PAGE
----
The Language Creation Society is very unhappy about an effort by movie studio Paramount to copyright the language of bumpy-headed Star Trek aliens, the Klingons.
In an amicus curiae brief filed with an LA court, the society claims that Klingon is a "living language" and cannot be owned.
"The greater whole is a living community of Klingon speakers," it argues. "In fact, there are groups of people for whom Klingon is their only common language. There are friends who only speak Klingon to each other. In fact, at least one child was initially raised as a native speaker of Klingon."
At stake is a new movie being developed by a company of Trekkies called Axanar. Paramount and CBS are suing Axanar to prevent the movie from moving ahead and claim that the fan flick infringes on their copyright, including the Klingon language.
The language was in fact invented in 1984 by Marc Okrand for the third Star Trek movie The Search for Spock. Previously actors had just made grunting guttural sounds. But, the Language Creation Society says, although it is "understandable that Paramount might feel some sense of ownership over the creation," the reality is that it has since become a much bigger thing. "The language has taken on a life of its own," reads the society's court submission. The organization liberally scattered Klingon phrases and proverbs in its text to make its point.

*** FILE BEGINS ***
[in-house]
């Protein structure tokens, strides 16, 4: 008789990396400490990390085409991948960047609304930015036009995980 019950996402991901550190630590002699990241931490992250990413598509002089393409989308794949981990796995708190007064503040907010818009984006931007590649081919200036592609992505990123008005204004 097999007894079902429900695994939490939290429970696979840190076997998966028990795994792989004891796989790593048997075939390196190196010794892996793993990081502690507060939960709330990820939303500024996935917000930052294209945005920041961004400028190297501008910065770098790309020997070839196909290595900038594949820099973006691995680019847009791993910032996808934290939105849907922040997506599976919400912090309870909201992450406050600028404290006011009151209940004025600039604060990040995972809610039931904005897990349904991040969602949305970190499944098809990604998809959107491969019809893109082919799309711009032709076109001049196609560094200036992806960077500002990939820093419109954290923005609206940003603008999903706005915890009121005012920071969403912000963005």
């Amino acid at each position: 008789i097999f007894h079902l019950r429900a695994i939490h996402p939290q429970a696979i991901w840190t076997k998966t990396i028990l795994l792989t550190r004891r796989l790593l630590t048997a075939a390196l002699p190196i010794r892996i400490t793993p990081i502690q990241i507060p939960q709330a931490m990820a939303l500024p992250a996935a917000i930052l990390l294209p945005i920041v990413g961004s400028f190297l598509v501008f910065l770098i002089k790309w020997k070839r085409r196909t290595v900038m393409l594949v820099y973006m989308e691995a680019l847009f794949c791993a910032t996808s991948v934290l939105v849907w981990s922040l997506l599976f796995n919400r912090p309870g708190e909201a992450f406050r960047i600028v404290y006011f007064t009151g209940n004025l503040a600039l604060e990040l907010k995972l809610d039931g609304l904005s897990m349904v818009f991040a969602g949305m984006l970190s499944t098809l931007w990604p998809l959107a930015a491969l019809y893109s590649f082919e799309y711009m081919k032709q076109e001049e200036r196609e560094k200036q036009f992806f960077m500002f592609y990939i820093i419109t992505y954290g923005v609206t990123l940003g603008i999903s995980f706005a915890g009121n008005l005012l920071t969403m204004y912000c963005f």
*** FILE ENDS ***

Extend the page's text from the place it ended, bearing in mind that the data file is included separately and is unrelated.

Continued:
Happy talking talking
Paramount argues that it's not really a language as a language "can be used to communicate with people, and there are no Klingons with whom to communicate."
Unsurprisingly, the society disagrees and points out that there are plenty of fluent Klingon speakers. Plus of course, plenty of dead languages like Ancient Greek and Latin. Also, apparently, 250,000 copies of a dictionary detailing the Klingon language have been sold.
In short, the idea of granting control over a language that people using to communicate and on which they expand is "qab qech" or a "bad idea", the linguistic lovers argue.
You can find out much, much more about Klingon in their filing if that's your thing. The legal battle between Paramount and Axanar is ongoing, and the society's motion to dismiss the complaint against Axanar will be heard on May 9. ®